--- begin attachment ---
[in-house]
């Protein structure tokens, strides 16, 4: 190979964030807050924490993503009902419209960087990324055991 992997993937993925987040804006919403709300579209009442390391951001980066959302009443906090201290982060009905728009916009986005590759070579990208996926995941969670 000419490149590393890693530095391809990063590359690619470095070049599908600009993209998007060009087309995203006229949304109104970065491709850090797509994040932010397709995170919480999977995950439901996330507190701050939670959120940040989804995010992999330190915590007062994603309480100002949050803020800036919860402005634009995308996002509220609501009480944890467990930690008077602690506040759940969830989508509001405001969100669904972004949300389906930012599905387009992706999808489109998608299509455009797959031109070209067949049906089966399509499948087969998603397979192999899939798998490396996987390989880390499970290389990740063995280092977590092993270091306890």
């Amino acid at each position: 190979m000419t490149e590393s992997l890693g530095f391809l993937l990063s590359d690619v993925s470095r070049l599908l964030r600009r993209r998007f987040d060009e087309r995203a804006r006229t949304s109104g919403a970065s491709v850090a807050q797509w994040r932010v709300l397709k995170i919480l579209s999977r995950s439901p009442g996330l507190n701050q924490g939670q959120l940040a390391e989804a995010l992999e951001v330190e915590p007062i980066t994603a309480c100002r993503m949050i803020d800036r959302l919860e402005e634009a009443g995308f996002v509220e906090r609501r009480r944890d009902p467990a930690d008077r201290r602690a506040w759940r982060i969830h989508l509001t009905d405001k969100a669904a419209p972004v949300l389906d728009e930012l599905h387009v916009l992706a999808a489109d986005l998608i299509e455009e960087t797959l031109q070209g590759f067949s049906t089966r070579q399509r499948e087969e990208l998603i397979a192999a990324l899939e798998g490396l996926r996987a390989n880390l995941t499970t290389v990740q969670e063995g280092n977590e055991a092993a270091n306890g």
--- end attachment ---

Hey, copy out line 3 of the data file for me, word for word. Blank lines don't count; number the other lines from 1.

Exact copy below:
């Amino acid at each position: 190979m000419t490149e590393s992997l890693g530095f391809l993937l990063s590359d690619v993925s470095r070049l599908l964030r600009r993209r998007f987040d060009e087309r995203a804006r006229t949304s109104g919403a970065s491709v850090a807050q797509w994040r932010v709300l397709k995170i919480l579209s999977r995950s439901p009442g996330l507190n701050q924490g939670q959120l940040a390391e989804a995010l992999e951001v330190e915590p007062i980066t994603a309480c100002r993503m949050i803020d800036r959302l919860e402005e634009a009443g995308f996002v509220e906090r609501r009480r944890d009902p467990a930690d008077r201290r602690a506040w759940r982060i969830h989508l509001t009905d405001k969100a669904a419209p972004v949300l389906d728009e930012l599905h387009v916009l992706a999808a489109d986005l998608i299509e455009e960087t797959l031109q070209g590759f067949s049906t089966r070579q399509r499948e087969e990208l998603i397979a192999a990324l899939e798998g490396l996926r996987a390989n880390l995941t499970t290389v990740q969670e063995g280092n977590e055991a092993a270091n306890g």